There can be a finite amount of fuel in the tanks of an aircraft and the minimum required to commence a flight is defined in the International Civil Aviation Organisation (ICAO) Annex 6 document and DGCA regulations. Over the years we have witnessed increased incidents of low fuel scenarios. These could be a result of a combination of a number of factors. The actual minimum fuel requirements defined by the ICAO/DGCA may be sufficient if the present accident rate is accepted. Europe has a stringent requirement of keeping the accident rate below 20%, which translates to less than one accident per ten million commercial flights, keeping the growth rate until year 2050. Studies in Europe show the current fuel policy is not sufficient to guarantee the long-term safety target for Europe. The very competitive situation in the airline market incentivizes the use of creative interpretation and circumnavigation of existing requirements in order to achieve small cost reductions by decreasing the fuel uplift. Therefore, it is reasonable to assume that airlines under high cost pressure will use strategies to reduce the arrival fuel as much as possible, if legally permissible. For example, in Europe regularly using the alternate fuel to cover expected delays during the flight is not desirable, but is also not illegal under current legislation.
Today, fuel emergencies already occur and the probability is high, particularly when air traffic is affected by external disturbances, such as thunderstorms or unexpected traffic congestion.
A flight dispatched with the flight plan fuel and 30 min of final reserve fuel should have the confidence of the flight crew with respect to the accuracy of data and predictions. Humans are conformists and would most likely believe what is given in the tables generated by a software. A delay in departure or enroute will affect the final reserve but most flight crew would continue the flight rather than refuel for a few hundred kilos.
Current regulations stating that the Final Reserve Fuel which is the fuel required to hold over the alternate after a diversion from the destination, must allow for 30 min of flight time cannot guarantee that an averagely performing flight crew will successfully handle complex failure scenarios. Given the relatively low complexity of first and second generation jet aircraft compared to today’s aircraft, ensuring that additional time is available to handle a technical problem was considered less important. At that point in time (50 years ago), the complexity levels of abnormal or emergency procedures were relatively small. Also, the total number of flights only amounted to 5% of today’s traffic (ICAO, 2016 data). Therefore, severe traffic congestion at airports was nonexistent. The question now arises as to whether the requirement on Final Reserve Fuel is still up to date, or whether the complexity and length of abnormal procedures, the traffic volume and today’s safety targets requires a modification. The Safety Management Manual (SMM) published by the ICAO requires airlines to identify hazards and unsafe conditions, so-called emerging risks, that have not yet caused an incident or accident (ICAO, Annex19, SMM). Emerging risks should be reviewed and, if necessary, corrective actions have to be defined to take control of these emerging risks (ICAO SMM). This is achieved by performing quantitative risk assessments, including studies and experiments. The risk assessments must demonstrate that a proposed change in the aviation system does not increase the probability of an accident.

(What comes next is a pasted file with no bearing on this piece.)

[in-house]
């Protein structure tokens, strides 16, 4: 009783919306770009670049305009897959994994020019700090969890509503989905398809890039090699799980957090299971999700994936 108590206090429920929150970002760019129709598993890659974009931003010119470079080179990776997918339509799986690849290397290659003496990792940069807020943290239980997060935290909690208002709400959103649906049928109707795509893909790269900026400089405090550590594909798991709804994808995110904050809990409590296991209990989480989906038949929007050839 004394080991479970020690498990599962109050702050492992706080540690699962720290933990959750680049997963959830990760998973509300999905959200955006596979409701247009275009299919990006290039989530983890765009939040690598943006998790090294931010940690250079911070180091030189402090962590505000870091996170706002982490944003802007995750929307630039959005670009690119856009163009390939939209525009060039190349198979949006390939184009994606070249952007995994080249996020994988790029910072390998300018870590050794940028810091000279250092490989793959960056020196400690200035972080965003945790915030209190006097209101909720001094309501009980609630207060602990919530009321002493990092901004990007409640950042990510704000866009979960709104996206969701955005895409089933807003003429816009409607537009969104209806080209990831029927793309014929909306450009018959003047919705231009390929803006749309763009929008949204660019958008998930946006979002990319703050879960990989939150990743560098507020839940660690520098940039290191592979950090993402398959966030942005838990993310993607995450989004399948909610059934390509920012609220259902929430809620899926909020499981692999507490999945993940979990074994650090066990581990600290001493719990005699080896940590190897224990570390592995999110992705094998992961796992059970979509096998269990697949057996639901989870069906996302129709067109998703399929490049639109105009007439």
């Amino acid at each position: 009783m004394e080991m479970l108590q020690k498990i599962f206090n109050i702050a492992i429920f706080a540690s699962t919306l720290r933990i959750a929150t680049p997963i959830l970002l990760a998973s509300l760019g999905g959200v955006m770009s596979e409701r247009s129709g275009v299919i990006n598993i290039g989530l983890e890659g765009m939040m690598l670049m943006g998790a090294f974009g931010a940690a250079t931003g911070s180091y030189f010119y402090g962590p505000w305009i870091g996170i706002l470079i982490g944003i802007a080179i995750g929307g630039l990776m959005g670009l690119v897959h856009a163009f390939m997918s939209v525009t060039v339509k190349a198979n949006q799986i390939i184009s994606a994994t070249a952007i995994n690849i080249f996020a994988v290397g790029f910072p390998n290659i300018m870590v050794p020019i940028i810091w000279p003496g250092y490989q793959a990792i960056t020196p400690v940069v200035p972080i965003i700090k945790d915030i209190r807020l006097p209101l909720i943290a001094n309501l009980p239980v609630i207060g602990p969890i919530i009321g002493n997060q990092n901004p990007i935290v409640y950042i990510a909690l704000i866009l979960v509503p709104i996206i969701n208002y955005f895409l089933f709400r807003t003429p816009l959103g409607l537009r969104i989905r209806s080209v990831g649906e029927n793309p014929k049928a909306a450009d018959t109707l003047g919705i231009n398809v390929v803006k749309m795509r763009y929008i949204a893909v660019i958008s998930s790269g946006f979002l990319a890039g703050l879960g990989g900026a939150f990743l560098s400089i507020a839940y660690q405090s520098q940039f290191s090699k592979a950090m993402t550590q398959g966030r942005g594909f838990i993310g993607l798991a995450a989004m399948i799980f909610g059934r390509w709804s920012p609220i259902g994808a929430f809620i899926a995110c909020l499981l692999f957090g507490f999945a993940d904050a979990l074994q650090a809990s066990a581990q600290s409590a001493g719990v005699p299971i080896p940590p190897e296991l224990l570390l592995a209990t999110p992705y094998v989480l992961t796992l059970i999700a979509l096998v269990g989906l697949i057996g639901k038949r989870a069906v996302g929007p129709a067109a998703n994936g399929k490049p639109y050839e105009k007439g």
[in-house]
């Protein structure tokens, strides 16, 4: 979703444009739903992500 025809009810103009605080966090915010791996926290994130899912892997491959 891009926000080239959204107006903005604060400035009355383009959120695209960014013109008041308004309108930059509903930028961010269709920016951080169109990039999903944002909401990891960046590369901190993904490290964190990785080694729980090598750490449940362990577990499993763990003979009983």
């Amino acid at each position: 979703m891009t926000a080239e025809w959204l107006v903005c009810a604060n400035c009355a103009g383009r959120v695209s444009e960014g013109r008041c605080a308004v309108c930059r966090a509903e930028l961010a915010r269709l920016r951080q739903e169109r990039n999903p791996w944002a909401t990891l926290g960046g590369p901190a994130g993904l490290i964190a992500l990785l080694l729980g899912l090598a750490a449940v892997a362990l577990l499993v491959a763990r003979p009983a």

Studies show that the average time to handle a complex failure in a modern jet aircraft is 26 minutes. This, along with the complexities in the air traffic congestion and other peculiarities of the airport and approach aids can lead to a fuel starvation.
Fuel starvation scenario
With a remaining period of 30 min, as specified by the current fuel regulations, 18% of the crews (see right y-axis) within an error interval of [10%; 40%] would not have had enough time to handle the problem. An error interval of 3 min is considered, indicated by the red and green error bars, to account for uncertainties: firstly, there may be a discrepancy between the indicated fuel and the usable fuel, which are roughly 3 min flight time (Langton et al., 2009). In the past, engine flameouts have been observed before the fuel quantity indication showed zero (CIAIAC, 2010). Secondly, regarding traffic at major airports, the route to the airport or speeds assigned by ATC may not correspond to the planned optimum, which is the basis for fuel calculation. By contrast, with 45 min of available flight time, the probability of fuel starvation is reduced to approximately 2%, a reduction of around 90%, assuming that complex Failure does not change.
Cost impact of the higher fuel requirement has also been analysed. The extension of the final fuel reserve from 30 min to 45 min is a highly cost effective measure for mixed operations, and would even be more effective when considering short-haul flights alone.
From the ecological aspect of carbon footprint, in the long run, the additional emissions are compensated by the latest aircraft generation like the B787 and A320 NEO that promise up to 20% less fuel burn.
The study concludes that an increase in the final reserve fuel from the current 30 minutes of hold fuel at the alternate to 45 minutes is highly desirable to ensure the acceptable level of safety. This caters for the growth in air traffic, increased complexity of the failures aboard aircrafts as compared to the 50 year old data used for drafting the current requirement, cost factor and ecological impact.